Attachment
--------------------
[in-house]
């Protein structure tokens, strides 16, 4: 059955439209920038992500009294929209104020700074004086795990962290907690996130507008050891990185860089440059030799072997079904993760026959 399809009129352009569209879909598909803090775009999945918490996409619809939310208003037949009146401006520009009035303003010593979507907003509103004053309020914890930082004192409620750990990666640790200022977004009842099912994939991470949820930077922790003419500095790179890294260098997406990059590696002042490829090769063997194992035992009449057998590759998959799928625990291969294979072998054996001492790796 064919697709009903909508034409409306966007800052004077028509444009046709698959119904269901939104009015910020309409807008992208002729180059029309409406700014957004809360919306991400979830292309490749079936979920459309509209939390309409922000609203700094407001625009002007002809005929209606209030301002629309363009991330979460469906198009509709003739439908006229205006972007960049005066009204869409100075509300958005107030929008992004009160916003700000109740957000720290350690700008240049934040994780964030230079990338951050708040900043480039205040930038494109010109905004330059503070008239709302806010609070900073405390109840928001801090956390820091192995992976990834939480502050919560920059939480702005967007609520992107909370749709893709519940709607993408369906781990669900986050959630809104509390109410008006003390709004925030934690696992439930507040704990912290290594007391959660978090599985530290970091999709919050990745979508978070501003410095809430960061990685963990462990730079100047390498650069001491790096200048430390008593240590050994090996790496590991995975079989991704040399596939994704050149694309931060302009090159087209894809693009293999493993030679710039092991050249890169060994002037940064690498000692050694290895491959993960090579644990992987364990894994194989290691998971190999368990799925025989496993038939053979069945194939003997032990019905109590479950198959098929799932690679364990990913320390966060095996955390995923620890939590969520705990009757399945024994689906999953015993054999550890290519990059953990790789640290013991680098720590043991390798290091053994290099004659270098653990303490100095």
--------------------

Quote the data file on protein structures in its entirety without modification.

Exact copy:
[in-house]
């Protein structure tokens, strides 16, 4: 059955439209920038992500009294929209104020700074004086795990962290907690996130507008050891990185860089440059030799072997079904993760026959 399809009129352009569209879909598909803090775009999945918490996409619809939310208003037949009146401006520009009035303003010593979507907003509103004053309020914890930082004192409620750990990666640790200022977004009842099912994939991470949820930077922790003419500095790179890294260098997406990059590696002042490829090769063997194992035992009449057998590759998959799928625990291969294979072998054996001492790796 064919697709009903909508034409409306966007800052004077028509444009046709698959119904269901939104009015910020309409807008992208002729180059029309409406700014957004809360919306991400979830292309490749079936979920459309509209939390309409922000609203700094407001625009002007002809005929209606209030301002629309363009991330979460469906198009509709003739439908006229205006972007960049005066009204869409100075509300958005107030929008992004009160916003700000109740957000720290350690700008240049934040994780964030230079990338951050708040900043480039205040930038494109010109905004330059503070008239709302806010609070900073405390109840928001801090956390820091192995992976990834939480502050919560920059939480702005967007609520992107909370749709893709519940709607993408369906781990669900986050959630809104509390109410008006003390709004925030934690696992439930507040704990912290290594007391959660978090599985530290970091999709919050990745979508978070501003410095809430960061990685963990462990730079100047390498650069001491790096200048430390008593240590050994090996790496590991995975079989991704040399596939994704050149694309931060302009090159087209894809693009293999493993030679710039092991050249890169060994002037940064690498000692050694290895491959993960090579644990992987364990894994194989290691998971190999368990799925025989496993038939053979069945194939003997032990019905109590479950198959098929799932690679364990990913320390966060095996955390995923620890939590969520705990009757399945024994689906999953015993054999550890290519990059953990790789640290013991680098720590043991390798290091053994290099004659270098653990303490100095």